During your testimony, Senator Gravel raised the question of the timing for the promulgation of the Internal Revenue Service regulations on ESOPs which are created under the Tax Reduction Act of 1975 (TRASOPs). Senator Gravel pointed out that the TRASOPs had been in existence for almost three years and yet the Treasury Department has not promulgated regulations which can guide employers who adopted TRASOPs to date. This is extremely critical because there are well over 1,000 corporations which have taken advantage of the provisions of the Tax Reduction Act of 1975 and adopted TRASOPs for the benefit of the corporations and their employees. In response to Senator Gravel's question regarding the timing of the promulgation of these regulations, you advised him that they would be finalized soon. I feel that a more definitive answer is necessary. Please advise me regarding the actual status of these regulations and give me a target date for the finalization and promulgation of these regulations.

Perhaps an even more important question is the status of the IRS regulations regarding the matching employee contributions for TRASOPs. This is an area in which most employers have been operating in a complete statutory vacuum because the provisions of the Tax Reform Act of 1976 were necessarily vague in this regard and Treasury has completely failed to offer anny guidance. We have received numerous letters from some of the major corporations in the United States, complaining that they are unsure as to the procedures which should be followed in implementing such a program. I feel that some action by the Treas. ury Department to clear up this confusion is an absolute necessity. Therefore, I wish to be advised as to the exact status of these regulations and to be given a target date for their finalization and promulgation. In both cases, I feel that an answer that they will be forthcoming “soon" is unsatisfactory.

Approximately three months ago, we met in my office to discuss the possible resolution of a problem which exists regarding the Internal Rerenue Service reg. ulations on “put options" for stock distributed from ESOP. At that time, you discussed the matter in great detail with a member of my staff and a member of

the Senate Committee on Finance staff. During the course of this discussion, you suggested that perhaps the way in which the problem could be resolved is to permit a cash distribution from an ESOP/profit sharing plan rather than a distribution of stock, recognizing that such a distribution would relieve the necessity of giving a put option. In the drafting of S. 3241, the “Expanded Employee Stock Ownership Act of 1978”, we considered your suggestion. One of the provisions of this Act provides that an ESOP may give the election to a participant to receive a distribution of cash or stock as his benefit; in the event that the ESOP gives such an election, it will not be required to give a put option to any participant who receives a distribution of stock from the ESOP. We went on to provide that the giving of such an election does not constitute the offering of a security from the ESOP for purposes of Federal or State securities laws. In your testimory, you specifically criticized this provision in the bill. My question for you, in light of our conversations of three months ago, during which you assured me personally that you would cooperate with the Congress in resolving problems such as this, is why your office has been absolutely no help in solving this problem and why you chose instead to criticize a valid attempt made by my office to find an equitable solution to the problem. Please advise me regarding what steps you office has taken to work out a solution to this problem, documenting it with regard to any communications from your office to either my office or to the office of the Committee on Finance and advise me regarding a target date when your office will have a concrete proposal ready for this solution to the "put option" problem created by the regulations.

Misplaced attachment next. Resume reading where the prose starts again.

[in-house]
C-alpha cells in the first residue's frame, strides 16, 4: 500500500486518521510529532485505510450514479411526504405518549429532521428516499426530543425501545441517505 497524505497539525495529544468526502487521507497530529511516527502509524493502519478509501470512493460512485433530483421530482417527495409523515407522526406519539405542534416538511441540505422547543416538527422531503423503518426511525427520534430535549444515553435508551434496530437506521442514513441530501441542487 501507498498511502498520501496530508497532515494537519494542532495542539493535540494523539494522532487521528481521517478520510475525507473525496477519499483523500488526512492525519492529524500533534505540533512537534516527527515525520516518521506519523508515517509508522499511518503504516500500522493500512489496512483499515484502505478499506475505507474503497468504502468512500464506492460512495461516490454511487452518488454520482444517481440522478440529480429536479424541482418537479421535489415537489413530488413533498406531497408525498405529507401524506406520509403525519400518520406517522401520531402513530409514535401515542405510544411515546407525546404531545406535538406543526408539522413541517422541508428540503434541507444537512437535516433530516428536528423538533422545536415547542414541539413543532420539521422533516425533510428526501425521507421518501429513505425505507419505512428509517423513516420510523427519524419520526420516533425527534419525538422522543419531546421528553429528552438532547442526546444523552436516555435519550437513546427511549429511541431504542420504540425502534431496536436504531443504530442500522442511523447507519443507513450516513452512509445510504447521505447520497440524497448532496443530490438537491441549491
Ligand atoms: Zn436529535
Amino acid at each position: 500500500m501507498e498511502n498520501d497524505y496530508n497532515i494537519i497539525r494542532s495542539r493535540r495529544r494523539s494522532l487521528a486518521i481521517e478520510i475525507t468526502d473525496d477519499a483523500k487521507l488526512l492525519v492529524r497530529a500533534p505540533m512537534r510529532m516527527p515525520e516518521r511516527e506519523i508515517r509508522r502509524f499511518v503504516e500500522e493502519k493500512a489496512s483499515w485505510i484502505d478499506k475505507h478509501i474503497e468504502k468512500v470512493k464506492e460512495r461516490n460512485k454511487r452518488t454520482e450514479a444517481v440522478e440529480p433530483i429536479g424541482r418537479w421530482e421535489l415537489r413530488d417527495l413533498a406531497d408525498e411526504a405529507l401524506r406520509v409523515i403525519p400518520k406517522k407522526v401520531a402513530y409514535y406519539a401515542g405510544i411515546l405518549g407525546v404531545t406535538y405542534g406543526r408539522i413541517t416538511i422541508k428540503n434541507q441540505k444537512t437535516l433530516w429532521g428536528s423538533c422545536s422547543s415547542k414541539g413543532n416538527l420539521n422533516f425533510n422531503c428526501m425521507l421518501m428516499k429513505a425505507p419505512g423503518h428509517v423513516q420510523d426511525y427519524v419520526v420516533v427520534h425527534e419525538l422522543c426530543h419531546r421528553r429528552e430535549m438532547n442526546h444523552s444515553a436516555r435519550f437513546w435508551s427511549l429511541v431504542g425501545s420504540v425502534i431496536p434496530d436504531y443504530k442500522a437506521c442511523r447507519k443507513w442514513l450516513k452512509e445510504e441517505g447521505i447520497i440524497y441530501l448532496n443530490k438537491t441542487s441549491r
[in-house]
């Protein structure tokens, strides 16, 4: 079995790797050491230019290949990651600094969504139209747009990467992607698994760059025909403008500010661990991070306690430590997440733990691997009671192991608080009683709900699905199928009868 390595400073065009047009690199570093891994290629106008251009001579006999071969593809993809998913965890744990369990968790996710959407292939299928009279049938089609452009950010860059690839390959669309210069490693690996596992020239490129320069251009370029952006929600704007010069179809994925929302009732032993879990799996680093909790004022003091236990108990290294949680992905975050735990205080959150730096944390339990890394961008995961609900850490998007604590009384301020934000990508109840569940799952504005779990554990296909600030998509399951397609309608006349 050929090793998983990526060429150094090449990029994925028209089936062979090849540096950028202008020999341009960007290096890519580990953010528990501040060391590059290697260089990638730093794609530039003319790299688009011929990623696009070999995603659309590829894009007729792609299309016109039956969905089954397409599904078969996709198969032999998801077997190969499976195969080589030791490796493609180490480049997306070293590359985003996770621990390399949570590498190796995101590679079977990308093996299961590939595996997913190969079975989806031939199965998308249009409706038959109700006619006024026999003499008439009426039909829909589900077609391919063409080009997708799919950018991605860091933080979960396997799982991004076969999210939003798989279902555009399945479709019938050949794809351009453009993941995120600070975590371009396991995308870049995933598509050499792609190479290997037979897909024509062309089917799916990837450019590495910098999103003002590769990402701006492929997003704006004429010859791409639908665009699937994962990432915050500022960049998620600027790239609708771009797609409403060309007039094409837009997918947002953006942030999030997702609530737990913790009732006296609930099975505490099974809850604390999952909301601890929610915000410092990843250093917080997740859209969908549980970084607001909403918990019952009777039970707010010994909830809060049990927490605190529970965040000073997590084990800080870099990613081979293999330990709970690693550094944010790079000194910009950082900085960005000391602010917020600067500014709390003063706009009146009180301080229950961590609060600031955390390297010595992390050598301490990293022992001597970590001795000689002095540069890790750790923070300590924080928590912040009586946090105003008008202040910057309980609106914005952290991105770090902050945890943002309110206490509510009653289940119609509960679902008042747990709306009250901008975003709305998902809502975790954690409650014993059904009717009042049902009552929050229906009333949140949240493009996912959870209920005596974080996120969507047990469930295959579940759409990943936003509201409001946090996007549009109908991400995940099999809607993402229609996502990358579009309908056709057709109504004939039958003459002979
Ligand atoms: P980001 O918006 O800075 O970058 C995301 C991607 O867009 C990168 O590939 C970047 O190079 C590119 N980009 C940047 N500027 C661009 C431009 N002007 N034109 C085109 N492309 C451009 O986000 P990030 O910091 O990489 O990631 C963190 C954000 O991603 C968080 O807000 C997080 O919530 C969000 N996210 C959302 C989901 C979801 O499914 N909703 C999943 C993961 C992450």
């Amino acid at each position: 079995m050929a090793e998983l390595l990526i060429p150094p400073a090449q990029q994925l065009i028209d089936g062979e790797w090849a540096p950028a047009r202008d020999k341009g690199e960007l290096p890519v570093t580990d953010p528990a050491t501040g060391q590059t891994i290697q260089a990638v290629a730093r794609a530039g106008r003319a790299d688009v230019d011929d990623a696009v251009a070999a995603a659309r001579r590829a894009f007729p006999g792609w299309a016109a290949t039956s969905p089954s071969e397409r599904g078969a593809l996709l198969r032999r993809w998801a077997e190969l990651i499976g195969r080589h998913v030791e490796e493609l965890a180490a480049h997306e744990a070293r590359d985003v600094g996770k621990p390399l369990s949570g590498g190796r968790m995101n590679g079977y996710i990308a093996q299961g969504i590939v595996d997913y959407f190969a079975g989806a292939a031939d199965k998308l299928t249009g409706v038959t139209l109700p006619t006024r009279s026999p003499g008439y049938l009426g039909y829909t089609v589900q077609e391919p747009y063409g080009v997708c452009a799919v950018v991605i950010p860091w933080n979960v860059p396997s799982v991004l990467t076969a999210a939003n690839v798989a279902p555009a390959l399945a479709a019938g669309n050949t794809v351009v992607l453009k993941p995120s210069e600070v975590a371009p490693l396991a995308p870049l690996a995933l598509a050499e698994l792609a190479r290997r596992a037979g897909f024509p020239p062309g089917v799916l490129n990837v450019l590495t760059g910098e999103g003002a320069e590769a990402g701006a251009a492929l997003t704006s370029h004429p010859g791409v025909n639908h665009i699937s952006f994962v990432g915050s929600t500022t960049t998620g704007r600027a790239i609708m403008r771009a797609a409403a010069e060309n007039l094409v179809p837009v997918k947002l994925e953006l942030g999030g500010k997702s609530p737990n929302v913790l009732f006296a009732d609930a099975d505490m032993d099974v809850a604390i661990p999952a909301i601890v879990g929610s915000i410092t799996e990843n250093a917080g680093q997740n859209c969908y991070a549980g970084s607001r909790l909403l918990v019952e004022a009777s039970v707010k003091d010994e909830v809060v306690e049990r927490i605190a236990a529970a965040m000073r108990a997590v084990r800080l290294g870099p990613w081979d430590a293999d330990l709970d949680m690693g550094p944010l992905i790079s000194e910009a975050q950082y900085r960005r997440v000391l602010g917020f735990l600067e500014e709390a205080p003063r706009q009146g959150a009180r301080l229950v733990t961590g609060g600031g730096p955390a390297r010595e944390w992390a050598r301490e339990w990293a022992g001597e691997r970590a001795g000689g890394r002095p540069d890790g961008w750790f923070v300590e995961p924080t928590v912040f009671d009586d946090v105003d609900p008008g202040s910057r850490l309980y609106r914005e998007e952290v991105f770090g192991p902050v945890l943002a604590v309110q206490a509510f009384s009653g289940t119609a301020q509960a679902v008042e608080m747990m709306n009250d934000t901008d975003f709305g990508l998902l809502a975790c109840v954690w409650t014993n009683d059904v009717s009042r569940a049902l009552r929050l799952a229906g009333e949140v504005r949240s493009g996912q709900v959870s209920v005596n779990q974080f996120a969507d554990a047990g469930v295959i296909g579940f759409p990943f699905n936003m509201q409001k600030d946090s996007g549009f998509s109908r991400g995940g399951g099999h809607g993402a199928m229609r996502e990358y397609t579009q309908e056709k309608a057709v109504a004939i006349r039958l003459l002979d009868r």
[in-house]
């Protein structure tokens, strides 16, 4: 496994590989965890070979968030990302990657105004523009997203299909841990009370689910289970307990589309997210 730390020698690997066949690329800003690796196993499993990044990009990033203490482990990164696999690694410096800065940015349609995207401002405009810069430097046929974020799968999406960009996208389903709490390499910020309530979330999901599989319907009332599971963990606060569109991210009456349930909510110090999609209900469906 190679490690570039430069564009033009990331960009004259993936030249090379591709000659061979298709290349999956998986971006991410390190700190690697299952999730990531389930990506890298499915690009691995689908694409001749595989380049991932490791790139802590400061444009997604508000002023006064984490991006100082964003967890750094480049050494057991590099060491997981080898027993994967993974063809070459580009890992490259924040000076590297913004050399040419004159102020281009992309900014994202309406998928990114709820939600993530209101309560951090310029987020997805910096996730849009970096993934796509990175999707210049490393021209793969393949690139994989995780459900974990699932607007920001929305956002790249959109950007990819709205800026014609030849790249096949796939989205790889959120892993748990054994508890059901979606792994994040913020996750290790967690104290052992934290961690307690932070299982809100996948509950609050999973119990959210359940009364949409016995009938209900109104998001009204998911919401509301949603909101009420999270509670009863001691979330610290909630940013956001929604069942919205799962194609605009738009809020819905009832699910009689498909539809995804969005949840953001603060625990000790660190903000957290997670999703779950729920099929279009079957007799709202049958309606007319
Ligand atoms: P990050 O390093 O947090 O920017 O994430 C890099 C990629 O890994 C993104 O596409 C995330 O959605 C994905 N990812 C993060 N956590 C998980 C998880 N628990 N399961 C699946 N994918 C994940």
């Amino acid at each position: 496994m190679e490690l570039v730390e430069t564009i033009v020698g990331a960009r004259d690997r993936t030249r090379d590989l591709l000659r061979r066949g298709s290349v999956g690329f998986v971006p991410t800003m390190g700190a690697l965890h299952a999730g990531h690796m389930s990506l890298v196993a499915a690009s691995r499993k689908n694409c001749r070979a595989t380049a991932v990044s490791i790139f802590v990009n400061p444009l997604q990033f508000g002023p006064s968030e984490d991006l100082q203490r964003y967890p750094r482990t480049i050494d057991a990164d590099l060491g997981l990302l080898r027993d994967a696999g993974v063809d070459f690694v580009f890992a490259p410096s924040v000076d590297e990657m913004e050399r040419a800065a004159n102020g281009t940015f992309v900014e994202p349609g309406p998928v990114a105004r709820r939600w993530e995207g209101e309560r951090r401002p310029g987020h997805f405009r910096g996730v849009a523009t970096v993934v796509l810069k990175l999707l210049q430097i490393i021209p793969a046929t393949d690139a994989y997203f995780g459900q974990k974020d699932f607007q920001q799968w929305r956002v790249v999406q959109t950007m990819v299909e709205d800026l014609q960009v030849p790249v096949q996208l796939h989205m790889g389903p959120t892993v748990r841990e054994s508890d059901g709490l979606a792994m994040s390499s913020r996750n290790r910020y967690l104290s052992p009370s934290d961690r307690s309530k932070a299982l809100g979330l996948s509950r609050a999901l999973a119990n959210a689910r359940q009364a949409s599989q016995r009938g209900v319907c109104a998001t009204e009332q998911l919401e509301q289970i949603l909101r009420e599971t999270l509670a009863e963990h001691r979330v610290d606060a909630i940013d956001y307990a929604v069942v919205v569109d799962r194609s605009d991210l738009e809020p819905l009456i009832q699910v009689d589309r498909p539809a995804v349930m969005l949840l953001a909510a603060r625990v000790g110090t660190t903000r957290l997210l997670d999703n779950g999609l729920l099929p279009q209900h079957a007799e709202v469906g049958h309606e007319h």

As stated above, I feel that a response to these questions is imperative and should be included in the hearing record. For that reason, I would appreciate having your office expedite the answers to these questions and supplying them to me at your earliest convenience. With every good wish, I am Sincerely,


Washington, D.C., August 11, 1978. Hon. RUSSELL B. LONG, Chairman, Finance Committee, U.S. Senate, Washington, D.C.

DEAR MR. CHAIRMAN: This is in response to your letter of July 25, 1978, requesting additional information relating to employee stock ownership plans to be included in the record of the hearings which were held by the Finance Committee on July 19 and 20.

As you know, the Tax Reform Act of 1976 substantially changed the existing rules governing leveraging ESOPs and 1% investment credit ESOPs established under the Tax Reduction Act of 1975 (TRASOPs). It also added a new provision for an additional one-half percent credit if matched by employees contributions. These provisions, of course, call for new regulations and in addition made our proposed regulations which were issued in 1976 inconsistent with the law in many respects. As a result of these changes, we developed a plan for the promulgation of ESOP regulations which we are in the process of carrying out. The plan called for completion of the leveraging ESOP regulations (accomplished in August 1977) followed by work in stages on the TRASOP regulations.